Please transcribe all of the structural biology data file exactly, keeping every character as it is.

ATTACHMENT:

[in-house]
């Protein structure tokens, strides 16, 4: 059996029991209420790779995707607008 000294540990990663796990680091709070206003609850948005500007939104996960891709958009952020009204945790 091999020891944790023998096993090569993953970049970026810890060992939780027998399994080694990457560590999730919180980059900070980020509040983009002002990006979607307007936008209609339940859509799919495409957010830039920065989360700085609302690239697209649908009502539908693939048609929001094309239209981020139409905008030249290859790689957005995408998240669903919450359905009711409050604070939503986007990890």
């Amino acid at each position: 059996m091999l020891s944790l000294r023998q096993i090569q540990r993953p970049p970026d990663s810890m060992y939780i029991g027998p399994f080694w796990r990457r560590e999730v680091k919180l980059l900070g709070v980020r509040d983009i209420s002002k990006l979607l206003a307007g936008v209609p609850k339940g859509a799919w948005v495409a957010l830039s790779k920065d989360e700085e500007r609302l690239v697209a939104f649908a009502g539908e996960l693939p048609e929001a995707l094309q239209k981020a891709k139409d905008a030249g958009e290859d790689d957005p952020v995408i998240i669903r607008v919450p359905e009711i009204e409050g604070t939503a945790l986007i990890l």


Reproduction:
[in-house]
């Protein structure tokens, strides 16, 4: 059996029991209420790779995707607008 000294540990990663796990680091709070206003609850948005500007939104996960891709958009952020009204945790 091999020891944790023998096993090569993953970049970026810890060992939780027998399994080694990457560590999730919180980059900070980020509040983009002002990006979607307007936008209609339940859509799919495409957010830039920065989360700085609302690239697209649908009502539908693939048609929001094309239209981020139409905008030249290859790689957005995408998240669903919450359905009711409050604070939503986007990890």
């Amino acid at each position: 059996m091999l020891s944790l000294r023998q096993i090569q540990r993953p970049p970026d990663s810890m060992y939780i029991g027998p399994f080694w796990r990457r560590e999730v680091k919180l980059l900070g709070v980020r509040d983009i209420s002002k990006l979607l206003a307007g936008v209609p609850k339940g859509a799919w948005v495409a957010l830039s790779k920065d989360e700085e500007r609302l690239v697209a939104f649908a009502g539908e996960l693939p048609e929001a995707l094309q239209k981020a891709k139409d905008a030249g958009e290859d790689d957005p952020v995408i998240i669903r607008v919450p359905e009711i009204e409050g604070t939503a945790l986007i990890l």